Book Report – The Neuroscience of everyday life.
Title: The Neuroscience of everyday life.
Author: Professor Sam Wang
Why I chose to read this book:
This book looks at Neuroscience from the everyday perspective as how the brain functions rather than as a disease. Neuroscience look at the brain function in our everyday life.
What I learned from this book:
Neuroscience address the mind as a Brian, a biological organ. Brain mediate our daily lives from breathing, sleeping, making decisions, loving and learning. Neuroscience is starting to provide explanation for every aspect of behavior. Neuroscience is often taught in terms of disease, this is an excessively limited view. The brain is like a computer but everyday experience reveal way the brain operates in a most uncomputerlike fashion, i.e…. visual illusions, emotional decision making, irrational approach to problem solving and the unreliability of human memory. These phenomena reflect the evolutionary history of the brains, which has been optimized by natural selection to help you live to fight another day and to reproduce.
The brain changes throughout life. Many changes are preprogrammed in early development. Interplay of genes, environment and experience continues throughout life, active use of skills plays a major role in maintaining and enhancing function. As a biological organ, the brains is vulnerable to cardiovascular disease and it is kept healthy by physical exercise, which help the brain retain function and can alleviate the symptoms of anxiety and depression.
A second type of change in the brains depends on experience: memory. The brain’s many forms of memory uses different regions of the brains. The capacity to remember facts relies on the medial temporal lobes system for memory, which also handles spatial navigation: many memory tricks rely on commonality. Memory is fluid, information that seems to be permanently stored undergoes constant changes as memories are reprocessed and consolidated, so that a decade old memory may be vivid yet lack detail or context.
Our brain reacts to many extreme experience with the stress response, which temporary conserves resources. But persistent stress can have an unhealthy effect on growth and birth of neurons. Modern life includes work, a source of chronic stress, but also play, which triggers short term response, such as secretion of Adrenalin, but without creating a long term stress burden.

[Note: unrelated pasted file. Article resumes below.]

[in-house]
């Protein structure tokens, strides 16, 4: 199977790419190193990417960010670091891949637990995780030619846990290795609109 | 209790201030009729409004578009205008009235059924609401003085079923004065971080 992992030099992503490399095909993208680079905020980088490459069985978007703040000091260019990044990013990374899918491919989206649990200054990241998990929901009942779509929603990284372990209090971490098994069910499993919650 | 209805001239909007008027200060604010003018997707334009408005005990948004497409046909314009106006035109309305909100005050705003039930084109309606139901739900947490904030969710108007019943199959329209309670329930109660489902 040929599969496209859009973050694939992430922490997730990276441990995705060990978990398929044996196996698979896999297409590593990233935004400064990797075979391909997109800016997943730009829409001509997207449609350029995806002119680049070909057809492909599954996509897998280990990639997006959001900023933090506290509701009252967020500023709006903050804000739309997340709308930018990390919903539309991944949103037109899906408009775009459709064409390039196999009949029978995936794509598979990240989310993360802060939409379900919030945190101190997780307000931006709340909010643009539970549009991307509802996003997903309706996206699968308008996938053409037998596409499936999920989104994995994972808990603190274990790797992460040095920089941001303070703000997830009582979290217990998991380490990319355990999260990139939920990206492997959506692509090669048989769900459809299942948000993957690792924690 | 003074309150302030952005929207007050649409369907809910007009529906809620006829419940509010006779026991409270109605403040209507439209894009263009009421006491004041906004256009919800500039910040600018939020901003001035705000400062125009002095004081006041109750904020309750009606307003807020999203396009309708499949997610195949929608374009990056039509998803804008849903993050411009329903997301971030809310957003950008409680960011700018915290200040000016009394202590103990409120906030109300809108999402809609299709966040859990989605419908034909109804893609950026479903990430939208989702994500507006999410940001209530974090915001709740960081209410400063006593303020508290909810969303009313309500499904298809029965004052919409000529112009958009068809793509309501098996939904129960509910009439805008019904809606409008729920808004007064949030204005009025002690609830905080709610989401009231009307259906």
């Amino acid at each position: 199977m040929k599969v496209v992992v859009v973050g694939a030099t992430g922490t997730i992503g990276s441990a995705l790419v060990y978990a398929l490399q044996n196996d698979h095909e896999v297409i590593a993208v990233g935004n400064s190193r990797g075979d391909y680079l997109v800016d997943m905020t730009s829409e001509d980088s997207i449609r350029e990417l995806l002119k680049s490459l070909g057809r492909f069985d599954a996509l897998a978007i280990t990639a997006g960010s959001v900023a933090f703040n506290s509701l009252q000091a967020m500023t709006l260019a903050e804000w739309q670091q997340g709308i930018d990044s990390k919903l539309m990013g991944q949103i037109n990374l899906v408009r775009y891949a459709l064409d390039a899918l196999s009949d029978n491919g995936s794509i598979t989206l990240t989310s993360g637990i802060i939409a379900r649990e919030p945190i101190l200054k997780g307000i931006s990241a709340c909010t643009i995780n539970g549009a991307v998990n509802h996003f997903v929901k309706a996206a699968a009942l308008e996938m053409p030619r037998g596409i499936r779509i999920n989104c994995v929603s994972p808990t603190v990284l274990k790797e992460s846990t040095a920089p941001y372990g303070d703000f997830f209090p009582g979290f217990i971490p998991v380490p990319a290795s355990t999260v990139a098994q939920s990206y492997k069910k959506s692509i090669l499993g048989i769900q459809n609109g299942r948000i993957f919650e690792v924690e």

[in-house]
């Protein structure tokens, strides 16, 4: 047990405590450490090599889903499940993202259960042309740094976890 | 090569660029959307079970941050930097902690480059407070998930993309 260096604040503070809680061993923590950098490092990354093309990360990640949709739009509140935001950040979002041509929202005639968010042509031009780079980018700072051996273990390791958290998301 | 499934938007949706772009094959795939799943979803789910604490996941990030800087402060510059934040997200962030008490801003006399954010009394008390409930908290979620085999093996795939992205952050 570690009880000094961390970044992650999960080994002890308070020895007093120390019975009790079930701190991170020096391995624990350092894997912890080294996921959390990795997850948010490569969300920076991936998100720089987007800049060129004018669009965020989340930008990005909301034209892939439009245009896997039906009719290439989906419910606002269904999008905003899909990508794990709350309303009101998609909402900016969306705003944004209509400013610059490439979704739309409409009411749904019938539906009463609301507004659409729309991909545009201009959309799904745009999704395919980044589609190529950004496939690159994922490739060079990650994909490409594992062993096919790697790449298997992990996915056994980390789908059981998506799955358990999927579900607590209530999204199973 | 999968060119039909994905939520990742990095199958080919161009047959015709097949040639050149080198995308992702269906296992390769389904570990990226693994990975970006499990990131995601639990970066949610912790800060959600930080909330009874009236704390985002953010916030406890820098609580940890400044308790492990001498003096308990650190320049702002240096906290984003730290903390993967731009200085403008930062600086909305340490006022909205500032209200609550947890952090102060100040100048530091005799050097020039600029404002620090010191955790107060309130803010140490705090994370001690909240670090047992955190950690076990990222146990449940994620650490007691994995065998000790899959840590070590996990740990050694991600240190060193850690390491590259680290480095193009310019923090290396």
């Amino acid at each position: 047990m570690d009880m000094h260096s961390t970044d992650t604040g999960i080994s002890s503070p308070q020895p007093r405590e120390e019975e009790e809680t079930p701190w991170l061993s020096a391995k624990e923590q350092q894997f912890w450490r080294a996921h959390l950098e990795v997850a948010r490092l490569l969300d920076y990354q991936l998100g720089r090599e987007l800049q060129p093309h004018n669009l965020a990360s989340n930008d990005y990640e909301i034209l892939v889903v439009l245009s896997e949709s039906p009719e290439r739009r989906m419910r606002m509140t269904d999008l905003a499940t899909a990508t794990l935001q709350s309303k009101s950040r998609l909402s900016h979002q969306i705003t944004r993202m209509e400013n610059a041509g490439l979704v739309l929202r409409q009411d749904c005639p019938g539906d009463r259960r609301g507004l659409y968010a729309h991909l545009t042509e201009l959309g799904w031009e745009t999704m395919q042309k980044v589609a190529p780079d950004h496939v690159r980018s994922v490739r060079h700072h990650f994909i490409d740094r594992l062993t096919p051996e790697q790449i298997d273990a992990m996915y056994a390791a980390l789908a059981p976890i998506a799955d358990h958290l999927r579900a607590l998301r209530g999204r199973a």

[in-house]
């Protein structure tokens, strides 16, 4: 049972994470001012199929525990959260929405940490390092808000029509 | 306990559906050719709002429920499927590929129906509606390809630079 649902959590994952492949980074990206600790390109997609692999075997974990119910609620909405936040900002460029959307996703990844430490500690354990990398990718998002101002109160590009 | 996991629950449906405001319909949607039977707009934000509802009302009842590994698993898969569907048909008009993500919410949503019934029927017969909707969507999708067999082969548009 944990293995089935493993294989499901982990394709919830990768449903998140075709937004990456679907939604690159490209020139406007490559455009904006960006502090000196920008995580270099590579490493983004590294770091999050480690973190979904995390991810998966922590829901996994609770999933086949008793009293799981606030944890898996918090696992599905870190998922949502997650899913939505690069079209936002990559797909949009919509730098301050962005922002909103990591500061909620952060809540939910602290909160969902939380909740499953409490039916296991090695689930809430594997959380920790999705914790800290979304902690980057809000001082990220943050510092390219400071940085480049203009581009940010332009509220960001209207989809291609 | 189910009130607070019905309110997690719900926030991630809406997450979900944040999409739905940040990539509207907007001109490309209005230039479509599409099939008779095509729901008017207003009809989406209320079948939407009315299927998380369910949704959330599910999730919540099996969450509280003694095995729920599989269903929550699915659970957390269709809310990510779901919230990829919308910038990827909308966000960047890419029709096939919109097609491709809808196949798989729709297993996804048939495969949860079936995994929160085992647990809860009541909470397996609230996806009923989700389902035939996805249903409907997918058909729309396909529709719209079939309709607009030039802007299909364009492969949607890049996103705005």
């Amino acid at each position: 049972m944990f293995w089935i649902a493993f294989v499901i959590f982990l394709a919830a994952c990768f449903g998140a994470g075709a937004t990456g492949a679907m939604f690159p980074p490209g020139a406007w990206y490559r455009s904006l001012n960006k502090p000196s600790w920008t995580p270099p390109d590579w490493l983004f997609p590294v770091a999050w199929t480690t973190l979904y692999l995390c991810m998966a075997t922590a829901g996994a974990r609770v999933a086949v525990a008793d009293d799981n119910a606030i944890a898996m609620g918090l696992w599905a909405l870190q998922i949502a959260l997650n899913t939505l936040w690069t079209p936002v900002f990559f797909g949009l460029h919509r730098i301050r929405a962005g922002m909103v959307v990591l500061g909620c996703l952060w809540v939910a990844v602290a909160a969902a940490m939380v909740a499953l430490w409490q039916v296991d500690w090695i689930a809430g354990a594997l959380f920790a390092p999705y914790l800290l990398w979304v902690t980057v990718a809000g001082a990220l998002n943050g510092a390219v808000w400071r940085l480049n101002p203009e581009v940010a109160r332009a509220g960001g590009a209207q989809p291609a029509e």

The Brian typically represent the body in a seamless fashion, but exceptional events can occur. Pain can even be felt in an extremity after it has been amputated, a symptom that is caused by lingering representations in the brain. Under extreme conditions, people often report incredible events, such as out of body or near death experiences. Paranormal events may be caused by seizures or insult to the Temporal – Parietal junction, a site where body image is represented.
Human have found ways to alter the brain’s function chemically. Mind altering drugs like Nicotine, Morphine, Prozac, Marijuana and Caffeine. Both legal and illegal drugs work by enhancing or interfering with the function of protein molecules that process neurotransmitter signals. Receptors for a particular neurotransmitter can often be found all over the brain, leading to side effects, sometimes catastrophic ones, such as addiction.
Brain variations established our individual characteristic. Human variation is personality and cognitive capacity is built on genetic foundations; therefore we share my such traits with our parents. Differences in cognitive ability are also seen across generations, a period during which the environments influence on development changes tremendously.
Human are social animals and are able to imagine the mental states of others. This capacity provides a key component for many group dynamics including religious belief. One component of this ” theory of mind” capacity may reside in the Insula, which is active in processing both one’s own emotional state and that of others.
Some areas of mental functions are only beginning to be probed. Our ability to adapt to changing circumstances, major life events, including blindness and losing a limb, do not affect long term happiness. Yet other life events have a lasting effect on happiness, such as gaining a life partner or losing one. An exciting frontier in the understanding of both happiness and mood, which are profoundly affected by regions in the brain core.
How will this book contribute to my success upon my release:
The knowledge gained from this book will help me understand and also deal with others better. I will be able to apply the knowledge to my volunteer teaching and mentoring services.